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I know it is not possible to query the datastore for missing values (see this question).

What about from python code? Is it possible to check if the value from an entity property comes from the datastore or from the default value?

Use case:

Model *Kind_X* has 1000 entities. For the property *Kind_X.my_property*.

  • 500 entities do not have *my_property*
  • 400 entities *my_property* is None
  • 100 entities are other values

I would like to set *my_property* to ABC only for those 500 entities that do not have the property. The 400 entities that have the value None can not be modified.

Note: setting *my_property* default as ABC is not an acceptable solution.

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possible duplicate of How to introduce required property in GAE –  systempuntoout Jul 7 '11 at 7:21
    
if you dont understand the question you should not give a random answer nor mark it as duplicate... –  schettino72 Jul 8 '11 at 9:31
    
not really, if you want to make sure all the entities will show up as a result of a query as you commented , that answer is the way to do it. Oh, and probably it's you that you don't know what you are asking for. –  systempuntoout Jul 8 '11 at 12:52
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4 Answers 4

It's not possible to do this using the high-level ext.db framework. You could retrieve data using the lower level google.appengine.api.datastore framework (documentation is in the docstrings).

Why do you need to distinguish these two cases? It may be that there's a better approach.

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I want to make sure all the entities will show up as a result of a query. –  schettino72 Jul 7 '11 at 2:18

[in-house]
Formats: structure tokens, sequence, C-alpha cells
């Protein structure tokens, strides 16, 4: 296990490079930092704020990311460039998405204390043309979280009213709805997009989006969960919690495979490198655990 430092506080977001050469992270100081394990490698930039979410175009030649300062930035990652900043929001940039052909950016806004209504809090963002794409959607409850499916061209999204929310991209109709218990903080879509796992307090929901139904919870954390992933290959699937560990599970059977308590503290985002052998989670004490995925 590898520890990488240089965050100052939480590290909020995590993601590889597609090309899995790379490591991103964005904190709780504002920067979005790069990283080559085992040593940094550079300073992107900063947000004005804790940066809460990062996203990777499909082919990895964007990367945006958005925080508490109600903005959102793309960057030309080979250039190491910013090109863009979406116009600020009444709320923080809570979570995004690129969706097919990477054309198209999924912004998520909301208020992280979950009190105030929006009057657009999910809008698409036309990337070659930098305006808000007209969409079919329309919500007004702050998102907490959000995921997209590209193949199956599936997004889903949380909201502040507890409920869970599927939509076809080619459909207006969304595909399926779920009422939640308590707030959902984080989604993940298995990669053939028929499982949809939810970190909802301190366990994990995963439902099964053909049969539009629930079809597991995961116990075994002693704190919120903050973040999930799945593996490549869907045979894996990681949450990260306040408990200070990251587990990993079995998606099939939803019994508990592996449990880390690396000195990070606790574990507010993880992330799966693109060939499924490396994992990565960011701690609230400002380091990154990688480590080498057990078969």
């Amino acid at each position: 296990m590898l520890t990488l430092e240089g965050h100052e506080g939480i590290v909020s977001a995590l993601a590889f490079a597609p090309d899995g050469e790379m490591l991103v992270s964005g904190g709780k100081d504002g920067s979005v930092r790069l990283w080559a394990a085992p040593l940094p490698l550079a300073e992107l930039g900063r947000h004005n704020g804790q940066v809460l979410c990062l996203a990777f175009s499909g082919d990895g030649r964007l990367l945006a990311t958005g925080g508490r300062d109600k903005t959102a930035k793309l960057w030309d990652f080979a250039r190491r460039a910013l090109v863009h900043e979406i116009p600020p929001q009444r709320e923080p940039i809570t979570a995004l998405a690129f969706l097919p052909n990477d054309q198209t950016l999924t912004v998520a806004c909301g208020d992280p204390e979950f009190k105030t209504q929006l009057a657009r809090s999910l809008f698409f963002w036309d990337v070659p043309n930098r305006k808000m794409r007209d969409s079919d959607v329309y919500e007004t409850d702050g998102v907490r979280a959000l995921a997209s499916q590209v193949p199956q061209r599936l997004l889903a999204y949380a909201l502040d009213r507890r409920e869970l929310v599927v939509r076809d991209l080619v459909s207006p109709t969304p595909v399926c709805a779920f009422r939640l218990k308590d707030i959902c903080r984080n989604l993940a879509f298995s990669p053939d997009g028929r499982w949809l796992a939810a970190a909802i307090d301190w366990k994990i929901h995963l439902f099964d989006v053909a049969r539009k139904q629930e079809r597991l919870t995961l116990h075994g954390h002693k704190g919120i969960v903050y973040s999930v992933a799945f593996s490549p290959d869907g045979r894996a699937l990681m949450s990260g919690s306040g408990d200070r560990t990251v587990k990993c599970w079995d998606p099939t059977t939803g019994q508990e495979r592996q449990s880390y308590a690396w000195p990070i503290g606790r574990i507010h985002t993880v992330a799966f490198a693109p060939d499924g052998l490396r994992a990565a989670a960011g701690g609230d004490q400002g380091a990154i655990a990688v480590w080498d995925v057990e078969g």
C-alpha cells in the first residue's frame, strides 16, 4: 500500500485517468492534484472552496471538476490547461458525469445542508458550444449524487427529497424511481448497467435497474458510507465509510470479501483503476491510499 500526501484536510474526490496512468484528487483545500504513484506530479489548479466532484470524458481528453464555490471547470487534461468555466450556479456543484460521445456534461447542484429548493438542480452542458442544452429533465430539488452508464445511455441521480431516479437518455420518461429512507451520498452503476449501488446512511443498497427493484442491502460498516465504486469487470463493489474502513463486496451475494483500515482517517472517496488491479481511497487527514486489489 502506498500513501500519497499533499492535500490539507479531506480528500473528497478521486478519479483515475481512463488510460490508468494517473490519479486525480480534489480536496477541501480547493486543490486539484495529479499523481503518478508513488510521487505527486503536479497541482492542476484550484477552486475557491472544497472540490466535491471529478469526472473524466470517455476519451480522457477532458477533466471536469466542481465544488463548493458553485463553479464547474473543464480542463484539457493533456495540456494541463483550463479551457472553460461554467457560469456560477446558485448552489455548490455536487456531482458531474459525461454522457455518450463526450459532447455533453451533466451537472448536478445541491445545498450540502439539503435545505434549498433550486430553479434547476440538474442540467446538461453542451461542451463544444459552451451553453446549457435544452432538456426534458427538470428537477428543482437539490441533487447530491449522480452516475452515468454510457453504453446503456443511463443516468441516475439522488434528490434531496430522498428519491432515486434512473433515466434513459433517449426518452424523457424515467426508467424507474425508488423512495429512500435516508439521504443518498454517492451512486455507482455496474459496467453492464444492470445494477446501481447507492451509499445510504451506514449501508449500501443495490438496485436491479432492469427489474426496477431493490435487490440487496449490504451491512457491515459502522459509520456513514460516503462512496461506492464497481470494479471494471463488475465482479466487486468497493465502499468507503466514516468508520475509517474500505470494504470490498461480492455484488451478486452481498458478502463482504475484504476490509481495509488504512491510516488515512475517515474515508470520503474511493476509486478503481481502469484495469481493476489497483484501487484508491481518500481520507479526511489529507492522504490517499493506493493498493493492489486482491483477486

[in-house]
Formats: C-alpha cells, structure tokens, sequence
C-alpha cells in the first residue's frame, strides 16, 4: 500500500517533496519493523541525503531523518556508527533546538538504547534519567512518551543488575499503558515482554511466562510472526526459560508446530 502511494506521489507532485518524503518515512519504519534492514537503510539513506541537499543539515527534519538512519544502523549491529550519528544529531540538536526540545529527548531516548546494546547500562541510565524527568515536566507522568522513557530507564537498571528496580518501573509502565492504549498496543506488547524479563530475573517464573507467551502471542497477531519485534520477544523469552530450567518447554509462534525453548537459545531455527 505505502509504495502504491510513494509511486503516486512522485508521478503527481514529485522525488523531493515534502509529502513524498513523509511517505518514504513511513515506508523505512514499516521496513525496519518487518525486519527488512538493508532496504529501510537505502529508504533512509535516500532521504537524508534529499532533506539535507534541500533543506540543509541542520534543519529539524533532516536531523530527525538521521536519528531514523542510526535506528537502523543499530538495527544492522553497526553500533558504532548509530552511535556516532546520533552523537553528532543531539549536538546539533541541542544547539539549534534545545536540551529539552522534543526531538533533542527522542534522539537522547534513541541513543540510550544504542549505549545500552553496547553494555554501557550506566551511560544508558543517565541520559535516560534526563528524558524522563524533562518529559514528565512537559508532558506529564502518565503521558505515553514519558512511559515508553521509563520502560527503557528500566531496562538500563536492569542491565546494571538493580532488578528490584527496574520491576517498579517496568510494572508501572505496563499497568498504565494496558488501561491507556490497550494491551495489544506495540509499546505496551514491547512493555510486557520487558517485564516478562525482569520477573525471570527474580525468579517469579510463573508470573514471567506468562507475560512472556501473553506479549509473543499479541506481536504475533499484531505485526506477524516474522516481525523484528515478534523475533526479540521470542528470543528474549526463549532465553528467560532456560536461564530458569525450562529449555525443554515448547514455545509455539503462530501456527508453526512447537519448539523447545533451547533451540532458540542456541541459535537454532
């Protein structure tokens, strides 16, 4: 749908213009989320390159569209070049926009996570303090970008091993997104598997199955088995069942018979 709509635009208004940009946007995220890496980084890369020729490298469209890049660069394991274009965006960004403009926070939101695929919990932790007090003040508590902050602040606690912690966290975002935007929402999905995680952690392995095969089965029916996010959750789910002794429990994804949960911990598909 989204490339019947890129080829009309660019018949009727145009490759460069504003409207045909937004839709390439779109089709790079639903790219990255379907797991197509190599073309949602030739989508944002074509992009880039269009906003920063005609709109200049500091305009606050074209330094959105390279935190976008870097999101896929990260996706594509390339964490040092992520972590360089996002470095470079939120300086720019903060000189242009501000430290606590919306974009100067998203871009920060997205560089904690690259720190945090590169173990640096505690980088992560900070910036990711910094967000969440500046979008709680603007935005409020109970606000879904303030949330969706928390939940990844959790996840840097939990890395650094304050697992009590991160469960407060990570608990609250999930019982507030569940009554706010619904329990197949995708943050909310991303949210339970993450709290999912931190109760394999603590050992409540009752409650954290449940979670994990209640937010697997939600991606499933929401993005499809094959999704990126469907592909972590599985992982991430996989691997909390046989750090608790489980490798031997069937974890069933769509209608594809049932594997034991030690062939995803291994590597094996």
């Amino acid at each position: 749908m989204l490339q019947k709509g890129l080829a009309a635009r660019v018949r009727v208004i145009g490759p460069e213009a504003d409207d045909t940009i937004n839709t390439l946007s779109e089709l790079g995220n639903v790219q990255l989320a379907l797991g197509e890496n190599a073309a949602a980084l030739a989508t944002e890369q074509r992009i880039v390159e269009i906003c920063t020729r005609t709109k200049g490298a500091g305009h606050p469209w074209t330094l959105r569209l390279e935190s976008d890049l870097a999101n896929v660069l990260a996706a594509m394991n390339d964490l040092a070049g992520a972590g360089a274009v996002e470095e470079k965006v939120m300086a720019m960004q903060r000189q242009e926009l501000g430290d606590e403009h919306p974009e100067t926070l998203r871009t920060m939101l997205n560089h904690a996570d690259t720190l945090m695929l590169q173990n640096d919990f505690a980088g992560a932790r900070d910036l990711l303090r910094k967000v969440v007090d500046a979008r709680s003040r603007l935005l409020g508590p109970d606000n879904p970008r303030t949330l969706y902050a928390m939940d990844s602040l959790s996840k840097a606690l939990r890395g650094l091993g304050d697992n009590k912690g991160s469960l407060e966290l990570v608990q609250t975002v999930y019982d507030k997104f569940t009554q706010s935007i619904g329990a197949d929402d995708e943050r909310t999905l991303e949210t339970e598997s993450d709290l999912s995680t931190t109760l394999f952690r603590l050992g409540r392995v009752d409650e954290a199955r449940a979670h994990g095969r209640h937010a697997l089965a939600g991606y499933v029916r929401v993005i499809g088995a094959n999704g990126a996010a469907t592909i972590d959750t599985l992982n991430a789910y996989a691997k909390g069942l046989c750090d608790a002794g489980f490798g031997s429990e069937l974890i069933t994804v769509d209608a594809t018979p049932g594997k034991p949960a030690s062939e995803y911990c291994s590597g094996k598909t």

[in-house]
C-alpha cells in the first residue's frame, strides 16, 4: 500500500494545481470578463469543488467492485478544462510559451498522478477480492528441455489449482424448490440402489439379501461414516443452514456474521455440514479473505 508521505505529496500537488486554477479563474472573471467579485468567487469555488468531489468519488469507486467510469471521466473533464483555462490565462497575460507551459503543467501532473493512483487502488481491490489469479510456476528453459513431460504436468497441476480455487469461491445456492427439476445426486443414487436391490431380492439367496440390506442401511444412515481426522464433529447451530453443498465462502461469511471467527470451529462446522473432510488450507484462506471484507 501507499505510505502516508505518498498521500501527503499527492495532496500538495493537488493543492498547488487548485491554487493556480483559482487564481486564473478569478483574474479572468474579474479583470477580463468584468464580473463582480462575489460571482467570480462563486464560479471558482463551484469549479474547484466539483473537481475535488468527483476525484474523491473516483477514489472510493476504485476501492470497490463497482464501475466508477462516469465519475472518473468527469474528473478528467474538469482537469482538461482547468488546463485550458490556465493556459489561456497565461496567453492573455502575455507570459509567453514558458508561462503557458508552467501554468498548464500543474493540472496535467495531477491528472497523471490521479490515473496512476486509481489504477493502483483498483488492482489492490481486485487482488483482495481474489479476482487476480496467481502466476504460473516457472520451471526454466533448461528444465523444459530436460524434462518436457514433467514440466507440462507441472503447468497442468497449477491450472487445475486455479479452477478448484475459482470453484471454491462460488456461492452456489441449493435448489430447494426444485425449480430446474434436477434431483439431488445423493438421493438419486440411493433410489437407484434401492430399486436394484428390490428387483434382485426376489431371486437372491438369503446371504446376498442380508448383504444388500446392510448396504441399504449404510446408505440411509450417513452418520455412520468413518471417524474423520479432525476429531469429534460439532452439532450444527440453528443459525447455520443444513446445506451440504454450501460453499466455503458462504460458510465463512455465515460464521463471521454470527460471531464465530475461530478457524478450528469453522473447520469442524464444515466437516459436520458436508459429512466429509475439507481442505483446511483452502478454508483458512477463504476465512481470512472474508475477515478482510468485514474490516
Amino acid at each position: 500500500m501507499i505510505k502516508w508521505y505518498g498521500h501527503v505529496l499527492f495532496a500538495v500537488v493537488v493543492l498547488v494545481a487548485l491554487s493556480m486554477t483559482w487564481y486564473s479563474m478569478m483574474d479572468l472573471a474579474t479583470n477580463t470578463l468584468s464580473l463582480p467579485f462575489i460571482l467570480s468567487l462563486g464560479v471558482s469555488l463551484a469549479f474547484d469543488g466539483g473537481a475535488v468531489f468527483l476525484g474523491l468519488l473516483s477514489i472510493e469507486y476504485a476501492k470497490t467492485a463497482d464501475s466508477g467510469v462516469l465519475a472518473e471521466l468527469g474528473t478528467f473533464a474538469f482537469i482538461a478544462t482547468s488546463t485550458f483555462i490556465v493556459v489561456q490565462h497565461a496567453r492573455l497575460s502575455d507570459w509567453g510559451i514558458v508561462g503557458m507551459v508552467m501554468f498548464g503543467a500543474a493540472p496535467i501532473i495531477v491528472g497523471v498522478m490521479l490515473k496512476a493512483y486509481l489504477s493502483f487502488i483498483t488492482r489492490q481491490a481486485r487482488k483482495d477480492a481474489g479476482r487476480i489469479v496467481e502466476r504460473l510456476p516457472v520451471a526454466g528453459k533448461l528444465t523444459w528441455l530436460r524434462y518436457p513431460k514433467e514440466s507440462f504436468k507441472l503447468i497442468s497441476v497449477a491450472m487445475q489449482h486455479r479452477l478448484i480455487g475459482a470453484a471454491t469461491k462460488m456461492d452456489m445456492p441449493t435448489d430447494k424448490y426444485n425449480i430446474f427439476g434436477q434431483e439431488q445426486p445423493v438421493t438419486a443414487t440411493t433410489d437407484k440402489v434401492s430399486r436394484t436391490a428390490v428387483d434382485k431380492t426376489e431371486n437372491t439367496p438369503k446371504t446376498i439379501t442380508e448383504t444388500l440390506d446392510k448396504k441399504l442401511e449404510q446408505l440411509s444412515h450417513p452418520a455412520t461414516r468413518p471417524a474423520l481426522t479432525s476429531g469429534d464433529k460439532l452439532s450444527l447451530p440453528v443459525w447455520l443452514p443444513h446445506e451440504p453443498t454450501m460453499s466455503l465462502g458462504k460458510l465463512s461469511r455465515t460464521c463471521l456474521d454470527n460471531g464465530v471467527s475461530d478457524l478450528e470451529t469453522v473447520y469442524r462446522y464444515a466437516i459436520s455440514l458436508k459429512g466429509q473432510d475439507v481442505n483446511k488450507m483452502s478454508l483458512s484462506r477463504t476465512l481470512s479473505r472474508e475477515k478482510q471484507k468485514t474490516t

@schettino72 Then you should run a mapreduce or other procedure to retrieve and store every entity when you introduce the new property. –  Nick Johnson Jul 7 '11 at 3:49
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You could iterate over all the entities of a given kind and check it programmatically with:

entities = Model.all()
for entity in entities :
  if not entity.newproperty :
    print "Hey, this entity is missing something"

If the number of entities is big, you should use the mapreduce library to avoid timeout.

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If you have nontrivial number stored, you'll timeout trying this. You need to do it in batches. You can roll your own batching using tasks, or use mapreduce, which has the batching built in. –  Dave W. Smith Jul 7 '11 at 5:35
    
That was to fill in the gap for future readers. –  Dave W. Smith Jul 7 '11 at 17:17
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If you don't have lots of data you could do a map reduce and store the keys of the entities you want in a new model that only has a ListProperty holding the keys. It's kind of a dirty hack and works only for less thatn 5k entities. It will also creates lots of metadata so be careful

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up vote 0 down vote accepted
from google.appengine.api import datastore

entity_key = 'ag1lbmdlbG1pbmFzd2VicgoLEgRVc2VyGGIM' 
entity = datastore.Get(entity_key)
print 'my_property' in entity
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